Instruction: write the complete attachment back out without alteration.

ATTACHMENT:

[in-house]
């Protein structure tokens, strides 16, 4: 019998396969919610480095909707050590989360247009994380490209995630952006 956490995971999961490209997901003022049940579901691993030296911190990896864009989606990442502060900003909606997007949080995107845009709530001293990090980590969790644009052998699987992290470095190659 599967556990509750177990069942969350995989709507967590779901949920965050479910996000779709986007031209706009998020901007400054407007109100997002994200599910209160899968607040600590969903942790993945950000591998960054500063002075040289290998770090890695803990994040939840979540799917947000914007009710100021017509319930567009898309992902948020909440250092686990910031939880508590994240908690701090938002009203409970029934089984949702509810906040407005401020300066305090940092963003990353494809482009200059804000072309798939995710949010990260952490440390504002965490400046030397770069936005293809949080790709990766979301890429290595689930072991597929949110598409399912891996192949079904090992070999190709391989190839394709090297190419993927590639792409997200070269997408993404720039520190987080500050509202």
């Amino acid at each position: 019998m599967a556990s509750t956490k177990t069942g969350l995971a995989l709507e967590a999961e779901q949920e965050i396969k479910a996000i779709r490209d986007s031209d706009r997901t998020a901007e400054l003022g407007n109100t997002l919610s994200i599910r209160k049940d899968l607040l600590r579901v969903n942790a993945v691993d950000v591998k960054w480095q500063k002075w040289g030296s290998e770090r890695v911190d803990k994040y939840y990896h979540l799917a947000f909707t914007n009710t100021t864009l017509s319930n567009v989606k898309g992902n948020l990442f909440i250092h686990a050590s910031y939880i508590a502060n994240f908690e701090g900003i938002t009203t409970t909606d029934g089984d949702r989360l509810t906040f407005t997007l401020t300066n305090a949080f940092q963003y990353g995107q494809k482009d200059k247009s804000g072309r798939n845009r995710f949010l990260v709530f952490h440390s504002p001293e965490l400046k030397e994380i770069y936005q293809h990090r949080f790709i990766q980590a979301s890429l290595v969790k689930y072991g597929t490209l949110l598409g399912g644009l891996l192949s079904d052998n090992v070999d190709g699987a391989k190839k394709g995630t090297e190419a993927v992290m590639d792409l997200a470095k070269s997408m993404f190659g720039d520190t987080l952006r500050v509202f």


[in-house]
């Protein structure tokens, strides 16, 4: 019998396969919610480095909707050590989360247009994380490209995630952006 956490995971999961490209997901003022049940579901691993030296911190990896864009989606990442502060900003909606997007949080995107845009709530001293990090980590969790644009052998699987992290470095190659 599967556990509750177990069942969350995989709507967590779901949920965050479910996000779709986007031209706009998020901007400054407007109100997002994200599910209160899968607040600590969903942790993945950000591998960054500063002075040289290998770090890695803990994040939840979540799917947000914007009710100021017509319930567009898309992902948020909440250092686990910031939880508590994240908690701090938002009203409970029934089984949702509810906040407005401020300066305090940092963003990353494809482009200059804000072309798939995710949010990260952490440390504002965490400046030397770069936005293809949080790709990766979301890429290595689930072991597929949110598409399912891996192949079904090992070999190709391989190839394709090297190419993927590639792409997200070269997408993404720039520190987080500050509202």
């Amino acid at each position: 019998m599967a556990s509750t956490k177990t069942g969350l995971a995989l709507e967590a999961e779901q949920e965050i396969k479910a996000i779709r490209d986007s031209d706009r997901t998020a901007e400054l003022g407007n109100t997002l919610s994200i599910r209160k049940d899968l607040l600590r579901v969903n942790a993945v691993d950000v591998k960054w480095q500063k002075w040289g030296s290998e770090r890695v911190d803990k994040y939840y990896h979540l799917a947000f909707t914007n009710t100021t864009l017509s319930n567009v989606k898309g992902n948020l990442f909440i250092h686990a050590s910031y939880i508590a502060n994240f908690e701090g900003i938002t009203t409970t909606d029934g089984d949702r989360l509810t906040f407005t997007l401020t300066n305090a949080f940092q963003y990353g995107q494809k482009d200059k247009s804000g072309r798939n845009r995710f949010l990260v709530f952490h440390s504002p001293e965490l400046k030397e994380i770069y936005q293809h990090r949080f790709i990766q980590a979301s890429l290595v969790k689930y072991g597929t490209l949110l598409g399912g644009l891996l192949s079904d052998n090992v070999d190709g699987a391989k190839k394709g995630t090297e190419a993927v992290m590639d792409l997200a470095k070269s997408m993404f190659g720039d520190t987080l952006r500050v509202f």